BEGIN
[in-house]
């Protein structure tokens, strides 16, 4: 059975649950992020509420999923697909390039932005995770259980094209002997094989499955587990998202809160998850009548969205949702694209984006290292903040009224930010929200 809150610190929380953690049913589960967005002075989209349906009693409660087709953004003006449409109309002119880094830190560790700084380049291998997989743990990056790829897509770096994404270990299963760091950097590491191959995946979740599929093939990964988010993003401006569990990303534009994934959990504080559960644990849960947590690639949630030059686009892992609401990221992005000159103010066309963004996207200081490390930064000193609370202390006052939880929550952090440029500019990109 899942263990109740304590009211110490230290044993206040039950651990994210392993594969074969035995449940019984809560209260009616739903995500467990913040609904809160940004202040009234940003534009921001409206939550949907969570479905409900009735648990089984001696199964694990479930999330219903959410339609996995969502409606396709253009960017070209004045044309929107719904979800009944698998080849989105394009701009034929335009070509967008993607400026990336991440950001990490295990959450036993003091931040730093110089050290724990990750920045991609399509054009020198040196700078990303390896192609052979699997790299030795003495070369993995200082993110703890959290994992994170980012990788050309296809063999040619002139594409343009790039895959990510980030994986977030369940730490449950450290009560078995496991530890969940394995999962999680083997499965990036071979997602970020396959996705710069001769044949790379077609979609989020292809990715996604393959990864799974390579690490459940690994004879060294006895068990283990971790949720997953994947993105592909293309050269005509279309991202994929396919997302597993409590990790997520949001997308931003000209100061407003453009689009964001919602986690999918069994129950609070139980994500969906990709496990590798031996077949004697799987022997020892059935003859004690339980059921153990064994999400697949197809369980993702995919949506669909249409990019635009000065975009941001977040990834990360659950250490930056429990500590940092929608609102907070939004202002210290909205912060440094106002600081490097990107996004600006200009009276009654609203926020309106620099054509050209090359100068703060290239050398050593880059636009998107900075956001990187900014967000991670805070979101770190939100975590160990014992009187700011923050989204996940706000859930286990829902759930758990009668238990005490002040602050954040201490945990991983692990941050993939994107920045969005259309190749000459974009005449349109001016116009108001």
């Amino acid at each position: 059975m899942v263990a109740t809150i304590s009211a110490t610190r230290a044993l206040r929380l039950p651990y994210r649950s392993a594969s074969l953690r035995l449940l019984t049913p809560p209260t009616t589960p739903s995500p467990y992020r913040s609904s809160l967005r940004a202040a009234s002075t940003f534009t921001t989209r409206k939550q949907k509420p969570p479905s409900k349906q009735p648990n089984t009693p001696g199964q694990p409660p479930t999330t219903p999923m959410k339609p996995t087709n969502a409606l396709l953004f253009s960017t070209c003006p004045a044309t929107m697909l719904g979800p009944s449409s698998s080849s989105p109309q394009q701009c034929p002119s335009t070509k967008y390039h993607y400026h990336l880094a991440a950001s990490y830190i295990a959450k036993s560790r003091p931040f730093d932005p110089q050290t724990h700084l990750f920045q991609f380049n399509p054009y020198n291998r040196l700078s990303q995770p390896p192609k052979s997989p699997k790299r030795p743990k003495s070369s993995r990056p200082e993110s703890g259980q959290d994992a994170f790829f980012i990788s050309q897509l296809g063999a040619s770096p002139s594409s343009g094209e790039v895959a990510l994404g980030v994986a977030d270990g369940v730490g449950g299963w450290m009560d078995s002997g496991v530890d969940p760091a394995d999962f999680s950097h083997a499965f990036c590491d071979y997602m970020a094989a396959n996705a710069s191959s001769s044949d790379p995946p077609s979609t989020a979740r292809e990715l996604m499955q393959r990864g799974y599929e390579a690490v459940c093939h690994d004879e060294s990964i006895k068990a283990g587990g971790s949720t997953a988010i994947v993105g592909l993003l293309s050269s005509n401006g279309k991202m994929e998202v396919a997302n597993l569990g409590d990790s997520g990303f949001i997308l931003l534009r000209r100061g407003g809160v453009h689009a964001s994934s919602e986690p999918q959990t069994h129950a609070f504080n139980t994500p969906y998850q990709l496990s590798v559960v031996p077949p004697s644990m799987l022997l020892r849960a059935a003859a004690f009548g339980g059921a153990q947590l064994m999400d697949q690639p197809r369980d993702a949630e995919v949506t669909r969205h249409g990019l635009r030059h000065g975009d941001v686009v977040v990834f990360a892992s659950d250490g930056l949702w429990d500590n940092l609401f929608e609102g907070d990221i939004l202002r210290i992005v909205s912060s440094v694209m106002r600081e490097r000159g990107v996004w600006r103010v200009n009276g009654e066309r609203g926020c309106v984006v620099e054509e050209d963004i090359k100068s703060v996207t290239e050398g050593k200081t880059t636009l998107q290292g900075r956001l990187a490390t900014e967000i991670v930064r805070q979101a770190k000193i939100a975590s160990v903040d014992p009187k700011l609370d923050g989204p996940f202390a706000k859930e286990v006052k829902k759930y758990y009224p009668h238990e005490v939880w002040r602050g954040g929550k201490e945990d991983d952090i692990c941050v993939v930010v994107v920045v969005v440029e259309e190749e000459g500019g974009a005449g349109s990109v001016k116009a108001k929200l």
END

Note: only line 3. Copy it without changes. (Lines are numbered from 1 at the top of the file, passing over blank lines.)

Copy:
């Amino acid at each position: 059975m899942v263990a109740t809150i304590s009211a110490t610190r230290a044993l206040r929380l039950p651990y994210r649950s392993a594969s074969l953690r035995l449940l019984t049913p809560p209260t009616t589960p739903s995500p467990y992020r913040s609904s809160l967005r940004a202040a009234s002075t940003f534009t921001t989209r409206k939550q949907k509420p969570p479905s409900k349906q009735p648990n089984t009693p001696g199964q694990p409660p479930t999330t219903p999923m959410k339609p996995t087709n969502a409606l396709l953004f253009s960017t070209c003006p004045a044309t929107m697909l719904g979800p009944s449409s698998s080849s989105p109309q394009q701009c034929p002119s335009t070509k967008y390039h993607y400026h990336l880094a991440a950001s990490y830190i295990a959450k036993s560790r003091p931040f730093d932005p110089q050290t724990h700084l990750f920045q991609f380049n399509p054009y020198n291998r040196l700078s990303q995770p390896p192609k052979s997989p699997k790299r030795p743990k003495s070369s993995r990056p200082e993110s703890g259980q959290d994992a994170f790829f980012i990788s050309q897509l296809g063999a040619s770096p002139s594409s343009g094209e790039v895959a990510l994404g980030v994986a977030d270990g369940v730490g449950g299963w450290m009560d078995s002997g496991v530890d969940p760091a394995d999962f999680s950097h083997a499965f990036c590491d071979y997602m970020a094989a396959n996705a710069s191959s001769s044949d790379p995946p077609s979609t989020a979740r292809e990715l996604m499955q393959r990864g799974y599929e390579a690490v459940c093939h690994d004879e060294s990964i006895k068990a283990g587990g971790s949720t997953a988010i994947v993105g592909l993003l293309s050269s005509n401006g279309k991202m994929e998202v396919a997302n597993l569990g409590d990790s997520g990303f949001i997308l931003l534009r000209r100061g407003g809160v453009h689009a964001s994934s919602e986690p999918q959990t069994h129950a609070f504080n139980t994500p969906y998850q990709l496990s590798v559960v031996p077949p004697s644990m799987l022997l020892r849960a059935a003859a004690f009548g339980g059921a153990q947590l064994m999400d697949q690639p197809r369980d993702a949630e995919v949506t669909r969205h249409g990019l635009r030059h000065g975009d941001v686009v977040v990834f990360a892992s659950d250490g930056l949702w429990d500590n940092l609401f929608e609102g907070d990221i939004l202002r210290i992005v909205s912060s440094v694209m106002r600081e490097r000159g990107v996004w600006r103010v200009n009276g009654e066309r609203g926020c309106v984006v620099e054509e050209d963004i090359k100068s703060v996207t290239e050398g050593k200081t880059t636009l998107q290292g900075r956001l990187a490390t900014e967000i991670v930064r805070q979101a770190k000193i939100a975590s160990v903040d014992p009187k700011l609370d923050g989204p996940f202390a706000k859930e286990v006052k829902k759930y758990y009224p009668h238990e005490v939880w002040r602050g954040g929550k201490e945990d991983d952090i692990c941050v993939v930010v994107v920045v969005v440029e259309e190749e000459g500019g974009a005449g349109s990109v001016k116009a108001k929200l």